- Nancy Lieberman, Basketball analyst / Writer
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Connecticut's Taj McWilliams-Franklin played outstanding against New York on Sunday as the Sun swept the Liberty to earn their first trip to the WNBA finals.
As expected, New York had no answer for Connecticut's posts.
Back in May, however, no one expected the Sun to do much this season. In fact, nearly every analyst -- including this one -- predicted Connecticut would finish last in the Eastern Conference.
Four and a half months ago, Connecticut's defense was suspect. Chemistry was a question mark, too, after several players missed most of training camp to finish up their overseas playing commitments. And with Olympian Shannon Johnson gone, just how much of an immediate impact could rookie point guard Lindsay Whalen make?
Turns out -- and let's just get this out of the way -- we were flat-out wrong. The Sun not only have what it takes to compete in the ever-competitive East, but also to win the regular-season division title and put themselves in position to challenge for the their first WNBA championship. That series will start Friday against either Seattle and Sacramento, which are locked at 1-1 and meet Tuesday in a decisive Game 3 of the Western Conference finals.
In May, perhaps we should have put more faith in Whalen, or in Nykesha Sales, or the post duo of McWilliams-Franklin and Wendy Palmer.
But in hindsight, Sun coach Mike Thibault deserved better, too.
His coaching résumé is long and accomplished. During his tenure in Los Angeles as the team's assistant coach and director of scouting, the Lakers won two NBA titles (1980 and '82). Before he joined Connecticut on May 7, 2003, he also coached the Omaha Racers to the CBA championship, the U.S. national team to gold (world championship qualifying tournament), and scouted for the Seattle Sonics and the Milwaukee Bucks.
Back in 1984, when he was an assistant coach and director of scouting for the Chicago Bulls, Thibault was one of the guys responsible for deciding to draft Michael Jordan.
Turns out, 20 years later, Thibault still knows how to dominate a draft. In April, he resolutely hung onto Whalen, the Sun's top pick, bypassing what must have been some very lucrative trade offers from Minnesota.
If only we had had the same expectations for Thibault that he had for Whalen. By the end of the regular season, Whalen had the Sun on a tear, and Thibault was the easy choice for WNBA Coach of the Year.
While Connecticut has a fantastic head coach who really studies the game and understands the Xs and Os, the Sun's other big strength is their balance. The starting five are difficult to guard, and on any given day, each of them can hurt you. No one player has to be the star.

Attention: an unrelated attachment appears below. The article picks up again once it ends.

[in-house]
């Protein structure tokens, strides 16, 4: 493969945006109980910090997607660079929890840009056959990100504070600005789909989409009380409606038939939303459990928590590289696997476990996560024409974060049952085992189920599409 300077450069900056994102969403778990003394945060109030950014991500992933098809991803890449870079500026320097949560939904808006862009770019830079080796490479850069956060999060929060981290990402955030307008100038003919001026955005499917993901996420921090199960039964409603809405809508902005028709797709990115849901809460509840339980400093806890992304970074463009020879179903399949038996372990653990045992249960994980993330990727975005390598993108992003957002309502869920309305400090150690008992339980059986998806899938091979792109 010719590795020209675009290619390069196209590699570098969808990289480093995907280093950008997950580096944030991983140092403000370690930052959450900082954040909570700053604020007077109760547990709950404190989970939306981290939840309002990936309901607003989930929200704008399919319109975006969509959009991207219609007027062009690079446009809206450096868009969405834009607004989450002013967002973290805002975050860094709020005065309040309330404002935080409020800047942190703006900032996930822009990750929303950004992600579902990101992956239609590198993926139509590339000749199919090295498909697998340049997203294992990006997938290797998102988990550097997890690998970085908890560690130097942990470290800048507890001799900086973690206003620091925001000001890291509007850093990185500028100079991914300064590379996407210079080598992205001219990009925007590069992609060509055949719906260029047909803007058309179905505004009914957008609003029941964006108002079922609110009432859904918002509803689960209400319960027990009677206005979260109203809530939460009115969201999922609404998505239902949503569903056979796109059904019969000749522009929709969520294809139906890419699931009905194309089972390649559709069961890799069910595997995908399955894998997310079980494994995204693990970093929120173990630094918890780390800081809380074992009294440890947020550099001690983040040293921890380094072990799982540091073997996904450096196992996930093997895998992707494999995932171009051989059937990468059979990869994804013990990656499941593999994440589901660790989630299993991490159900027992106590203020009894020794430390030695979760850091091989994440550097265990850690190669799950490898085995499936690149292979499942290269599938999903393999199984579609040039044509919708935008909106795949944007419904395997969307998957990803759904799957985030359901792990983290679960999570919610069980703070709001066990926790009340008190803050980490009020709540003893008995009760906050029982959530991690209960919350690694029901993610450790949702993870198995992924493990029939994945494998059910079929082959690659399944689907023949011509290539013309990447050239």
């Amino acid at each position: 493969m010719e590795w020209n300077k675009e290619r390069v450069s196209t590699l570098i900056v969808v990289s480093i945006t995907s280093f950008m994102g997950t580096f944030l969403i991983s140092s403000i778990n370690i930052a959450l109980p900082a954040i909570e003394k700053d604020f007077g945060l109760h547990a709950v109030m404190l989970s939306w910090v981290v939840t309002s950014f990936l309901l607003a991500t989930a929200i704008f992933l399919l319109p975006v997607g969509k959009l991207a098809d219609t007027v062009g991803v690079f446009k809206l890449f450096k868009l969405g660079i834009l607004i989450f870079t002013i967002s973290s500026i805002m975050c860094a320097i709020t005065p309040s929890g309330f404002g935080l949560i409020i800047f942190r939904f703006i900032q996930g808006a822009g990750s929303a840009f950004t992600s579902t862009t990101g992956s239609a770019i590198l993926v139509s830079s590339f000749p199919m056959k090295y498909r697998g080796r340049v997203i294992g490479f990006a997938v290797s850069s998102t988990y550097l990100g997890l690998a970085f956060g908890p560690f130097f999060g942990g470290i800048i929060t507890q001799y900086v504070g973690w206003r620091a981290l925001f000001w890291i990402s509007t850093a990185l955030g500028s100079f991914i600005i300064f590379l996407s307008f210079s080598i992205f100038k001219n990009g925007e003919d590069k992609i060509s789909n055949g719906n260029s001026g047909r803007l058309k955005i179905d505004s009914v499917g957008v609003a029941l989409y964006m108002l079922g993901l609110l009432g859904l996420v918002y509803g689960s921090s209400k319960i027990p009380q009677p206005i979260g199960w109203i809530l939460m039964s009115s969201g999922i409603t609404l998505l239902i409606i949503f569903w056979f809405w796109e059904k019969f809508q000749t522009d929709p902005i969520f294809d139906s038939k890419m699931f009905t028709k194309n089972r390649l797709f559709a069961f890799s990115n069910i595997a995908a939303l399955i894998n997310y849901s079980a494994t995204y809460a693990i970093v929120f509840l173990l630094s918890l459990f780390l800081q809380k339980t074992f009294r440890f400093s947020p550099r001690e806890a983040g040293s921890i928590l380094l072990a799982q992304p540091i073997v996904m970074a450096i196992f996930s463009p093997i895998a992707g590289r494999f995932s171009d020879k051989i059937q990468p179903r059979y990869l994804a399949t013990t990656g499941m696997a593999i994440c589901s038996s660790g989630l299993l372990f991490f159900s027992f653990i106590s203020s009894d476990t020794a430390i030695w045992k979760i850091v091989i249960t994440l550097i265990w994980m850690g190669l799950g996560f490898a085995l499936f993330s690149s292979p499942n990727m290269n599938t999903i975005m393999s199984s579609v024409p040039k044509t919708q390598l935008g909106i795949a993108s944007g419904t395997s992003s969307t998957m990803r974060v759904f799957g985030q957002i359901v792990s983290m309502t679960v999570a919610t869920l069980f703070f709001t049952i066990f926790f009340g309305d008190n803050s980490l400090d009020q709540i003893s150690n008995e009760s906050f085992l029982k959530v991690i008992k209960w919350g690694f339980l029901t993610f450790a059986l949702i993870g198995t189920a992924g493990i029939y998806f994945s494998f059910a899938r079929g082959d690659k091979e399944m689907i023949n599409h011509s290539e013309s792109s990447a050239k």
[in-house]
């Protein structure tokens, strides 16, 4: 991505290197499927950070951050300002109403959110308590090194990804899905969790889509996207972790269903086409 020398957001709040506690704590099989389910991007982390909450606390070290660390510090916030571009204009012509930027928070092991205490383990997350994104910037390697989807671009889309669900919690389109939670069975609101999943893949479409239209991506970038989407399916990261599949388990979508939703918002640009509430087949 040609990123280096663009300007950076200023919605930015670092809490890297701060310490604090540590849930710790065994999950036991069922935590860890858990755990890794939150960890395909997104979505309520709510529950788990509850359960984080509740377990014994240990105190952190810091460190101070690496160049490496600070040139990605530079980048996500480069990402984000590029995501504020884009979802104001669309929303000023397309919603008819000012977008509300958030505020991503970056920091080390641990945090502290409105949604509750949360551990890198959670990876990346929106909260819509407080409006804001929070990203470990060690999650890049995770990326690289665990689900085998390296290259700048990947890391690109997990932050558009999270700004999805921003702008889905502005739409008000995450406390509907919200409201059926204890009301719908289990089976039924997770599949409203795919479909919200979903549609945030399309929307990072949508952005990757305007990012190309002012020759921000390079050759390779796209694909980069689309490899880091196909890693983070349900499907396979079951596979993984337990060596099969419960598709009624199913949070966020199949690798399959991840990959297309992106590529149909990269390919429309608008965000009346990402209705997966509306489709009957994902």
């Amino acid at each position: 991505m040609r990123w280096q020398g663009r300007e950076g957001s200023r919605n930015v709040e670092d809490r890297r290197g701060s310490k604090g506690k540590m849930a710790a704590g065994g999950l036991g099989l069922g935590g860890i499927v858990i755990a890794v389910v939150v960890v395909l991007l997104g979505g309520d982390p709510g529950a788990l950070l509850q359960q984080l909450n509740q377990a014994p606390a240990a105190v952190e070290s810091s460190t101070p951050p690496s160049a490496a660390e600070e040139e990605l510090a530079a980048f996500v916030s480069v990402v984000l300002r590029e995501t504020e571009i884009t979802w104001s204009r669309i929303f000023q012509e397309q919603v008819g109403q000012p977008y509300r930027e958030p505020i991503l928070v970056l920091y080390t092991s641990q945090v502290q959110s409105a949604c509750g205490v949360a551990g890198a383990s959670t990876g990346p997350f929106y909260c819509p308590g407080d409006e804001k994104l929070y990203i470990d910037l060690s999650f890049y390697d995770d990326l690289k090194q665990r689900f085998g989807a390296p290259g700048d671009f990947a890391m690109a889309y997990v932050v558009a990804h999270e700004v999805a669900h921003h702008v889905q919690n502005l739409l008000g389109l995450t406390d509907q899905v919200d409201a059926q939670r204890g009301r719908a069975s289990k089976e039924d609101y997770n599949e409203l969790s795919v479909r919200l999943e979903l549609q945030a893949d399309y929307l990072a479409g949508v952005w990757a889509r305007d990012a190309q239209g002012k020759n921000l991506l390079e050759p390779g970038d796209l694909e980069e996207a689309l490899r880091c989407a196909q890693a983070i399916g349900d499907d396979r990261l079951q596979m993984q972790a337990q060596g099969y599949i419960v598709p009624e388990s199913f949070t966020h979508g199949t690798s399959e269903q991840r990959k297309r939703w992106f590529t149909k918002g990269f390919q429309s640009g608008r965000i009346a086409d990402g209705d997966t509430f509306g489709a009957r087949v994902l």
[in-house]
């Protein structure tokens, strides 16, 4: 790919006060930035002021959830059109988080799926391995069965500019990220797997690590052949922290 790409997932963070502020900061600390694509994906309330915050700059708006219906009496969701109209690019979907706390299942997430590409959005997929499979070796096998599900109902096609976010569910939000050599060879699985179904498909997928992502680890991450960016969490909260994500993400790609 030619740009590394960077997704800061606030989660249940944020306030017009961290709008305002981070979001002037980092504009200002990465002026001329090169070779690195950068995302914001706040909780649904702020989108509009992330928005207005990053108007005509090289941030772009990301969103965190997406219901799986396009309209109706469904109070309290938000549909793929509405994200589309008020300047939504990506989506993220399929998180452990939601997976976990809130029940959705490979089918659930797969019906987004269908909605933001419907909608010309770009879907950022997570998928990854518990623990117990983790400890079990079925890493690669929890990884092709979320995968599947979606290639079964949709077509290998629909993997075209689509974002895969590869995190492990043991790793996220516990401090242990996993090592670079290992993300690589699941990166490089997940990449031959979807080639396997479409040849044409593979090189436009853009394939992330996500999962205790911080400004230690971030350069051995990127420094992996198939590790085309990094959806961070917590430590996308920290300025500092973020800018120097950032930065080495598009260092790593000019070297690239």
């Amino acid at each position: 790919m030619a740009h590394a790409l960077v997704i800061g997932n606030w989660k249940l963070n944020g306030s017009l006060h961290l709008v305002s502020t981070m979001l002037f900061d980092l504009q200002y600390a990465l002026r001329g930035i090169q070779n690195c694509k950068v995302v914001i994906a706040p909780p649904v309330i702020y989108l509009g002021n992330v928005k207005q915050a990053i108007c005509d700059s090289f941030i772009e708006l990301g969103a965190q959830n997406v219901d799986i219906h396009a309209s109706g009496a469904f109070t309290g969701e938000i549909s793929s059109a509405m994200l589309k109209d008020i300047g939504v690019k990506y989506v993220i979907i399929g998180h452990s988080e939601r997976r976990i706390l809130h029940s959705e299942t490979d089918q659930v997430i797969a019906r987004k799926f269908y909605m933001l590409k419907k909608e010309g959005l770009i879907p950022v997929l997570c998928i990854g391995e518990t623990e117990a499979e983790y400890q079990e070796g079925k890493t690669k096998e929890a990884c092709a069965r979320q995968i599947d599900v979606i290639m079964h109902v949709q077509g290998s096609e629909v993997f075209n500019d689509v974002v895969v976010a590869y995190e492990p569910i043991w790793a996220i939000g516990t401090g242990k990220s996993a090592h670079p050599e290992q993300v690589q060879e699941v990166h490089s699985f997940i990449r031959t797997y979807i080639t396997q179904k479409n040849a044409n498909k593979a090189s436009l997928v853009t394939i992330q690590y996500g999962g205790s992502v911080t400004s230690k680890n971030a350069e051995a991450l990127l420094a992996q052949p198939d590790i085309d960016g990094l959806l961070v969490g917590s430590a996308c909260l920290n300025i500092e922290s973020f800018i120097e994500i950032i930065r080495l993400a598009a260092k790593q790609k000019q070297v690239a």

On Sunday, McWiliams-Franklin came through, scoring 18 points, including the go-ahead free throw with 48 seconds remaining, in a 60-57 victory. Before that, McWilliams-Franklin also had a key defensive rebound -- she had nine total boards -- with less than 1½ minutes left that led to a fastbreak layup from Whalen to tie the score at 54.
New York really had no answer inside for McWilliams-Franklin. The Liberty's veteran posts are out with injuries, Bethany Donaphin and DeTrina White are young and inexperienced, and La'Keshia Frett isn't a true low-block defender. In the end, the Sun outrebounded the Liberty 29-23 and scored 30 points in the paint.
The more telling stat, however, was New York's 4-for-14 performance from the 3-point line. The Liberty -- who had no fastbreak points on Sunday -- have lived by the 3-pointer this season, and it finally betrayed them. Becky Hammon, Crystal Robinson and Elena Baranova combined for a 2-for-10 performance from downtown after combining for 165 treys in the regular season.
Hammon's two-point performance was especially costly. The Liberty's leading scorer in the regular season didn't sink a shot until about seven minutes remained. Hammon finished 1-for-5 from the field, including 0-for-2 on 3-pointers, and failed to get to the free-throw line.
Sometimes players just have an off night, but Connecticut's defense deserves some credit, too. The Sun did an excellent job of disrupting the Liberty's offense, trapping players and taking away the shooters. Connecticut knew New York wouldn't mount a major inside game, so the Sun looked to take away the 3-pointer and force the Liberty to put the ball on the floor.
The Sun's Katie Douglas (14 points, four assists, four rebounds, 6-for-6 at the foul line) went just 4-for-13 from the field, but as we said after the first round, don't overlook the importance of her presence on the court. She continues to take her game to a different level and had the poise and confidence to nail her free throws down the stretch.
Also, Asjha Jones came off the bench for some solid defense. Once again, Thibault knew who to turn to when the game was on the line.
Nancy Lieberman, an ESPN analyst and Hall of Famer, is a regular contributor to ESPN.com's women's basketball coverage. Contact her at www.nancylieberman.com.
13dBonnie D. Ford